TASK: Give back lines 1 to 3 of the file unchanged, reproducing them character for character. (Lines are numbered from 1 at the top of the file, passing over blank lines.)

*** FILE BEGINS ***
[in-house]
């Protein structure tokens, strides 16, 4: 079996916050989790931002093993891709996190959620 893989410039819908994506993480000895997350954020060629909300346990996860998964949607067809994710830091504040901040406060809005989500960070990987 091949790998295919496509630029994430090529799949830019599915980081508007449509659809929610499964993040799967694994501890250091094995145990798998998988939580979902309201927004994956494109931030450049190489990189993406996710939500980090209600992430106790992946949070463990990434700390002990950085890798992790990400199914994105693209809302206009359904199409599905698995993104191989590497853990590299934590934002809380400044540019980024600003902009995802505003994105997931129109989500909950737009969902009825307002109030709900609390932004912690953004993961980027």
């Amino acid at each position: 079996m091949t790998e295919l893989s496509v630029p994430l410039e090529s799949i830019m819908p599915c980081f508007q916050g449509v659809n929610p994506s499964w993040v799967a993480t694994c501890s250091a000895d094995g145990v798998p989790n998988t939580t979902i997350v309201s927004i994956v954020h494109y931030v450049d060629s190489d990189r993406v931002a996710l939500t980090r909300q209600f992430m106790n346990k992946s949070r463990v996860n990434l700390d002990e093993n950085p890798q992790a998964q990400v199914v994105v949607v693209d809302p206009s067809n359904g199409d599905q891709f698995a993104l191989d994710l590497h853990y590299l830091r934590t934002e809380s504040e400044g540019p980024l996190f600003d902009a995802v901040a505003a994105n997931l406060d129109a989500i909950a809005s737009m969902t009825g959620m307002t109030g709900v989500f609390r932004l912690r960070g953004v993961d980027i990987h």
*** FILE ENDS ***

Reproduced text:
[in-house]
């Protein structure tokens, strides 16, 4: 079996916050989790931002093993891709996190959620 893989410039819908994506993480000895997350954020060629909300346990996860998964949607067809994710830091504040901040406060809005989500960070990987 091949790998295919496509630029994430090529799949830019599915980081508007449509659809929610499964993040799967694994501890250091094995145990798998998988939580979902309201927004994956494109931030450049190489990189993406996710939500980090209600992430106790992946949070463990990434700390002990950085890798992790990400199914994105693209809302206009359904199409599905698995993104191989590497853990590299934590934002809380400044540019980024600003902009995802505003994105997931129109989500909950737009969902009825307002109030709900609390932004912690953004993961980027």
């Amino acid at each position: 079996m091949t790998e295919l893989s496509v630029p994430l410039e090529s799949i830019m819908p599915c980081f508007q916050g449509v659809n929610p994506s499964w993040v799967a993480t694994c501890s250091a000895d094995g145990v798998p989790n998988t939580t979902i997350v309201s927004i994956v954020h494109y931030v450049d060629s190489d990189r993406v931002a996710l939500t980090r909300q209600f992430m106790n346990k992946s949070r463990v996860n990434l700390d002990e093993n950085p890798q992790a998964q990400v199914v994105v949607v693209d809302p206009s067809n359904g199409d599905q891709f698995a993104l191989d994710l590497h853990y590299l830091r934590t934002e809380s504040e400044g540019p980024l996190f600003d902009a995802v901040a505003a994105n997931l406060d129109a989500i909950a809005s737009m969902t009825g959620m307002t109030g709900v989500f609390r932004l912690r960070g953004v993961d980027i990987h």